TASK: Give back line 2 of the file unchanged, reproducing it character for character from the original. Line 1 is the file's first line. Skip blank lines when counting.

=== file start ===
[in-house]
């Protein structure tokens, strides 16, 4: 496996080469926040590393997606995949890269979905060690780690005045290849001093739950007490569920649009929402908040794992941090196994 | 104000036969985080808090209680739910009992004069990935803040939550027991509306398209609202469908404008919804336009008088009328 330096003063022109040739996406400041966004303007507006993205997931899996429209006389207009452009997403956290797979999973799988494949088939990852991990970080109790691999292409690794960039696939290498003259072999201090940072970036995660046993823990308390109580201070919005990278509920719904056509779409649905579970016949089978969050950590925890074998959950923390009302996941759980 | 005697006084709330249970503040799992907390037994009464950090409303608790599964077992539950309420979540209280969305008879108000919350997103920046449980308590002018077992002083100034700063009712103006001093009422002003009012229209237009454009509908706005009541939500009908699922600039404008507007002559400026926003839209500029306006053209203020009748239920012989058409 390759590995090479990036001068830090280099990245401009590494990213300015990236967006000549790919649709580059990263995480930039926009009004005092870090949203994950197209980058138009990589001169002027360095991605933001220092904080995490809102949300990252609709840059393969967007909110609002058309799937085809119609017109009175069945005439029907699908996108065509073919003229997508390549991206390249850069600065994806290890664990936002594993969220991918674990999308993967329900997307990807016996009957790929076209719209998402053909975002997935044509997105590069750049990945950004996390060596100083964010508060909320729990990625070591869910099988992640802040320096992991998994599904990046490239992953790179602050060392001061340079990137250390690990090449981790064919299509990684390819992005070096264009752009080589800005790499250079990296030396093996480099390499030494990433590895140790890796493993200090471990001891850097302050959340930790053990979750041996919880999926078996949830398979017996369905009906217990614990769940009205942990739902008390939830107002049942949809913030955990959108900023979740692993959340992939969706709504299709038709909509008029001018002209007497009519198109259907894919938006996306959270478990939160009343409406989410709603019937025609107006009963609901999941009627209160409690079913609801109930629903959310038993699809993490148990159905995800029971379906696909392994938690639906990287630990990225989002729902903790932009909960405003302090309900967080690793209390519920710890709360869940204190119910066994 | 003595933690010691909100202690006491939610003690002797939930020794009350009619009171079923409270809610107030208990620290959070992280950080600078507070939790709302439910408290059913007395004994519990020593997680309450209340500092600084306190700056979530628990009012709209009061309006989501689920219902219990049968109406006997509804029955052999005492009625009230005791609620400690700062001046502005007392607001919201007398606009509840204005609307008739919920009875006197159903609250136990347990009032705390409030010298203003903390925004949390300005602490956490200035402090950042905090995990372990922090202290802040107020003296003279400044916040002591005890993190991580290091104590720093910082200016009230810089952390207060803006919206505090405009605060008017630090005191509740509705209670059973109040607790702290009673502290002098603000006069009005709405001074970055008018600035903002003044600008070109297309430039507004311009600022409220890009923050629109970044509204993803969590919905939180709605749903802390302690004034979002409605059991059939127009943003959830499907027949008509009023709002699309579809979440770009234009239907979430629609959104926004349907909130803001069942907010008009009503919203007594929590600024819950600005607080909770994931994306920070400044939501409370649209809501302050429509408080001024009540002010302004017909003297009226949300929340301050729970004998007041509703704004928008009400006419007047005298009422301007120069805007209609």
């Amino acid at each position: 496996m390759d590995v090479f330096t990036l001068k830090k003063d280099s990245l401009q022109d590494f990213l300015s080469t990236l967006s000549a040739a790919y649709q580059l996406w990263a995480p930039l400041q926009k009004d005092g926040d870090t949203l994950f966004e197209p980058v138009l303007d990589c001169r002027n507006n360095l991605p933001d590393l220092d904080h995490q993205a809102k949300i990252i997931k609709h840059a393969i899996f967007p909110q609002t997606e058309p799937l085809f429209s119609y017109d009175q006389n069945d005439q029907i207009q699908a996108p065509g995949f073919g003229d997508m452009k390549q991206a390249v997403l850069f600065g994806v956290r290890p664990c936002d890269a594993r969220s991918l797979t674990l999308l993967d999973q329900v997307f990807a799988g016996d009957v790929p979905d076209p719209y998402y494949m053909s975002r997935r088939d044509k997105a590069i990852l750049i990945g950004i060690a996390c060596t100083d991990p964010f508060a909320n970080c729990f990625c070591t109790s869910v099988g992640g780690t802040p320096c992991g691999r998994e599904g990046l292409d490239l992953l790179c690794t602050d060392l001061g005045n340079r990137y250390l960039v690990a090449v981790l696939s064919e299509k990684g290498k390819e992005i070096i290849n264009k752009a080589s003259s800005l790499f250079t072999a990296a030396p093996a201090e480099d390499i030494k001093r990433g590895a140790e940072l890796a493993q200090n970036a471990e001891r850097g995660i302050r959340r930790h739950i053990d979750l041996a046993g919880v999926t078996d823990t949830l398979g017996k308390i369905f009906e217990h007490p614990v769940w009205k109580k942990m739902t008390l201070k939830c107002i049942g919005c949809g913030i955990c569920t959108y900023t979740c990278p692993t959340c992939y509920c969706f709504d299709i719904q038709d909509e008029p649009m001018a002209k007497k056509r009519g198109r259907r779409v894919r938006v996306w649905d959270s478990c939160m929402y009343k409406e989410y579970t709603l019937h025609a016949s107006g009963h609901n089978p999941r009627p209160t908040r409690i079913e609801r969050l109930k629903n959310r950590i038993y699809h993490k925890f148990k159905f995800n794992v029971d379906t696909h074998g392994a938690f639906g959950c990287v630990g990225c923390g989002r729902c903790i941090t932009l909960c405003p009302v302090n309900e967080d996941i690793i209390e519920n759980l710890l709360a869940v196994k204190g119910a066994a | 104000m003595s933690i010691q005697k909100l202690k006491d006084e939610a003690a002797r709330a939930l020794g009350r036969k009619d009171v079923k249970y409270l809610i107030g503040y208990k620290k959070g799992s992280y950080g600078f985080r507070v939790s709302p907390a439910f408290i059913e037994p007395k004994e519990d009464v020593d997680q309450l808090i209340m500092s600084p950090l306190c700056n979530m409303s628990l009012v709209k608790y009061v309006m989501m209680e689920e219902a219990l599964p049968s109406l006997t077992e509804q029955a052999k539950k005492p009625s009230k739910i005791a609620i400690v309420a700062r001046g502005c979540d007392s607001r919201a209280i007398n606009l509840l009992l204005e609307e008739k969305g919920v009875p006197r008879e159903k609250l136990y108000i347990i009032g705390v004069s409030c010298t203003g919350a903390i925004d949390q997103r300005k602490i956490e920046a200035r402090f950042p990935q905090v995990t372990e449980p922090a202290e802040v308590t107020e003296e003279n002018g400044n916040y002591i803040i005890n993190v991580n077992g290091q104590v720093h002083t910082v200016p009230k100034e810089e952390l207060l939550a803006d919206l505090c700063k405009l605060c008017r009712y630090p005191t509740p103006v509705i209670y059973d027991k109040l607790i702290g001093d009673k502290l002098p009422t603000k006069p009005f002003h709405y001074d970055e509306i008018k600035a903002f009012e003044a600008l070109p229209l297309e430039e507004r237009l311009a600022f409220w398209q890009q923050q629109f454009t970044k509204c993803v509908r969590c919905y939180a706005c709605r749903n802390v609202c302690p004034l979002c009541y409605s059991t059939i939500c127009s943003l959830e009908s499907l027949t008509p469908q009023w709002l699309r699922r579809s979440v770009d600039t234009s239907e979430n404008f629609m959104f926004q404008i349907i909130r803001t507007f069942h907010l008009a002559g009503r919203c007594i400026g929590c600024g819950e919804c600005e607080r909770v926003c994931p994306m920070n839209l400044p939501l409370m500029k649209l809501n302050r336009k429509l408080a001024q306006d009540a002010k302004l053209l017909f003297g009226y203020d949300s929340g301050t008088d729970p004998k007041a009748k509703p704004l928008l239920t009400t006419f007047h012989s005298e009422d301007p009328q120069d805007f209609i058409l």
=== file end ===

């Protein structure tokens, strides 16, 4: 496996080469926040590393997606995949890269979905060690780690005045290849001093739950007490569920649009929402908040794992941090196994 | 104000036969985080808090209680739910009992004069990935803040939550027991509306398209609202469908404008919804336009008088009328 330096003063022109040739996406400041966004303007507006993205997931899996429209006389207009452009997403956290797979999973799988494949088939990852991990970080109790691999292409690794960039696939290498003259072999201090940072970036995660046993823990308390109580201070919005990278509920719904056509779409649905579970016949089978969050950590925890074998959950923390009302996941759980 | 005697006084709330249970503040799992907390037994009464950090409303608790599964077992539950309420979540209280969305008879108000919350997103920046449980308590002018077992002083100034700063009712103006001093009422002003009012229209237009454009509908706005009541939500009908699922600039404008507007002559400026926003839209500029306006053209203020009748239920012989058409 390759590995090479990036001068830090280099990245401009590494990213300015990236967006000549790919649709580059990263995480930039926009009004005092870090949203994950197209980058138009990589001169002027360095991605933001220092904080995490809102949300990252609709840059393969967007909110609002058309799937085809119609017109009175069945005439029907699908996108065509073919003229997508390549991206390249850069600065994806290890664990936002594993969220991918674990999308993967329900997307990807016996009957790929076209719209998402053909975002997935044509997105590069750049990945950004996390060596100083964010508060909320729990990625070591869910099988992640802040320096992991998994599904990046490239992953790179602050060392001061340079990137250390690990090449981790064919299509990684390819992005070096264009752009080589800005790499250079990296030396093996480099390499030494990433590895140790890796493993200090471990001891850097302050959340930790053990979750041996919880999926078996949830398979017996369905009906217990614990769940009205942990739902008390939830107002049942949809913030955990959108900023979740692993959340992939969706709504299709038709909509008029001018002209007497009519198109259907894919938006996306959270478990939160009343409406989410709603019937025609107006009963609901999941009627209160409690079913609801109930629903959310038993699809993490148990159905995800029971379906696909392994938690639906990287630990990225989002729902903790932009909960405003302090309900967080690793209390519920710890709360869940204190119910066994 | 003595933690010691909100202690006491939610003690002797939930020794009350009619009171079923409270809610107030208990620290959070992280950080600078507070939790709302439910408290059913007395004994519990020593997680309450209340500092600084306190700056979530628990009012709209009061309006989501689920219902219990049968109406006997509804029955052999005492009625009230005791609620400690700062001046502005007392607001919201007398606009509840204005609307008739919920009875006197159903609250136990347990009032705390409030010298203003903390925004949390300005602490956490200035402090950042905090995990372990922090202290802040107020003296003279400044916040002591005890993190991580290091104590720093910082200016009230810089952390207060803006919206505090405009605060008017630090005191509740509705209670059973109040607790702290009673502290002098603000006069009005709405001074970055008018600035903002003044600008070109297309430039507004311009600022409220890009923050629109970044509204993803969590919905939180709605749903802390302690004034979002409605059991059939127009943003959830499907027949008509009023709002699309579809979440770009234009239907979430629609959104926004349907909130803001069942907010008009009503919203007594929590600024819950600005607080909770994931994306920070400044939501409370649209809501302050429509408080001024009540002010302004017909003297009226949300929340301050729970004998007041509703704004928008009400006419007047005298009422301007120069805007209609």